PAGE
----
The world's banking system is climbing back from the crisis, but the hangover remains. While Canadian banks may be an exception, the Federal Deposit Insurance Corp. warned yesterday that the number of troubled U.S. banks is rising, now topping 500, as the sector grapples with billions of dollars in bad loans. Today, the Deutsche Bundesbank said German banks may yet need to write off €90-billion more. Of that, the Germany central bank said in a yearly review, between €50-billion and €75-billion could be due to soured loans and a further €10-billion to €15-billion on collaterized debt obligations.

Related :

Bad loans, tight credit endanger U.S. recovery

Underwater mortgages dog U.S. housing

BMO paints a rosy picture for banking

Nortel sells another unit

Breaking up isn't that hard to do for Nortel Networks Corp. Another piece of the one-time technology giant, now in bankruptcy protection, went this morning as its Global System Mobile was sold to Telefonaktiebolaget LM Ericsson and Kapsch CarrierCom AG for $103-million (U.S.). An interesting side to the auction of the Nortel units: The company has clearly been attempting to preserve as many jobs as possible. On Monday, for example, it sold its optical networking and carrier ethernet business to Ciena Corp., which is offering jobs to at least 2,000 Nortel employees, or more than 85 per cent of the employees involved. This morning, the companies involved in the latest sales said about 680 workers would get job offers.

Japanese exports fuel hope

Japan's export trade is raising hopes that the country will escape a double-dip recession. Numbers this morning showed exports rose in October, largely on Asian trade, a good sign for a country that's clearly still in trouble and now grappling with deflation. "Japan's recovery will continue to be backed by exports and is unlikely to suffer a double-dip as some market players fear," Mitsubishi UFJ Securities economist Tatsushi Shikan told the Reuters news agency.

BMO Harris sees TSX rising

One of BMO Harris Private Banking's top officers is bullish on Canadian stocks, called for an increase of more than 8 per cent in the S&P/TSX composite index by the end of 2010. Chief Investment Officer Paul Taylor told Bloomberg News in an interview that he has boosted stock holdings to 55 per cent from 51 per cent. Among the Canadian holdings that represent 37 per cent of its overall investments are Royal Bank of Canada , Manulife Financial Corp. , Potash Corp. of Saskatchewan Inc. and Research in Motion Ltd. "We are bullish on Canadian equities," Mr. Taylor told the news agency. "Money-market rates are very low and so are bond yields. If you want income, you can get it in the Canadian equity markets."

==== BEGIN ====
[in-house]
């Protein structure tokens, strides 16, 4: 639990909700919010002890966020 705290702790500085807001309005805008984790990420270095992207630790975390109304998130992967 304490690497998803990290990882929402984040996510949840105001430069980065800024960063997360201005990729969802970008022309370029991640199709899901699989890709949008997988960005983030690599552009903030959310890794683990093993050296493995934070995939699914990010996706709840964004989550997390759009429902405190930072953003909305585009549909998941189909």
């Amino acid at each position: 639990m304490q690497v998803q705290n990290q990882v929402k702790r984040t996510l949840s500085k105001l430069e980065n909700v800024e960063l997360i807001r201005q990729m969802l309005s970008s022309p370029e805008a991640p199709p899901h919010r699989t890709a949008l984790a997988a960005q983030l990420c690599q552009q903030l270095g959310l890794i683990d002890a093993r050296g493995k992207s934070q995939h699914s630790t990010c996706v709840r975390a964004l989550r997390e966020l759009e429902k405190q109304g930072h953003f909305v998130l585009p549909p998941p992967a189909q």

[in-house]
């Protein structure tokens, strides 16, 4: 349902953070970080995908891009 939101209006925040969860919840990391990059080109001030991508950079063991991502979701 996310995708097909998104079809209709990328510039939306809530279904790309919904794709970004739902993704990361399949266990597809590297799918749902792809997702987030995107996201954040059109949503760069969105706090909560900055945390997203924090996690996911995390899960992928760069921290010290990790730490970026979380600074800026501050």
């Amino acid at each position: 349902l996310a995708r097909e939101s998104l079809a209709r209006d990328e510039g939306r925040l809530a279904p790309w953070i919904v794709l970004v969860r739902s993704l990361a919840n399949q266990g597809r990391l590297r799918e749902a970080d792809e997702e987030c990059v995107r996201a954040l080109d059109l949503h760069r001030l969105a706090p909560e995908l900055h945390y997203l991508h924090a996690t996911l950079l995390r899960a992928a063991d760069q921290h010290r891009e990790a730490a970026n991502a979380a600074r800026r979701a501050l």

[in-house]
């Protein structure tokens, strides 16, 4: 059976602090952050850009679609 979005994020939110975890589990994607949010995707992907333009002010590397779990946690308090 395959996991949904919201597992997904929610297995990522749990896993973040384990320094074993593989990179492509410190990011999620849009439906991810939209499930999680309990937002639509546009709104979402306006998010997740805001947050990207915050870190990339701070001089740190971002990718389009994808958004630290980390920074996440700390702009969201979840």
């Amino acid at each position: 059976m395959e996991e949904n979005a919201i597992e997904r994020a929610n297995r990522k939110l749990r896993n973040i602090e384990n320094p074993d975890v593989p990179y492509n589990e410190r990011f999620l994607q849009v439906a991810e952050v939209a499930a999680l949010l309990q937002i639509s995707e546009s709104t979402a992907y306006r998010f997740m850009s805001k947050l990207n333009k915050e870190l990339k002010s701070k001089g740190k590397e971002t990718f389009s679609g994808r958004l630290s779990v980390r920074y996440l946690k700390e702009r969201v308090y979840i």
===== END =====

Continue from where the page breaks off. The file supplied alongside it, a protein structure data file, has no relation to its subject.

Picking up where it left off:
Trade officials to meet

Of all the long-running sagas - Agrium's quest for CF Industries, the tussle over Opel, softwood lumber - few can match the Doha round of trade talks. This World Trade Organization issue has been ongoing since November 2001, and is set to pick up again when more than 150 trade officials meet in Geneva for three days beginning on Monday. It's a key issue as world trade struggles back from its collapse during the crisis. The Doha round has an important goal of opening up trade markets and boosting the fortunes of poorer nations. Who knows how much longer it will all take. The Reuters news agency this morning has a telling anecdote: The Swiss ambassador to the WTO recalls how negotiators met for three weeks in the 1950s to negotiate hat duties. By the time they had a deal, men's hats were out of fashion.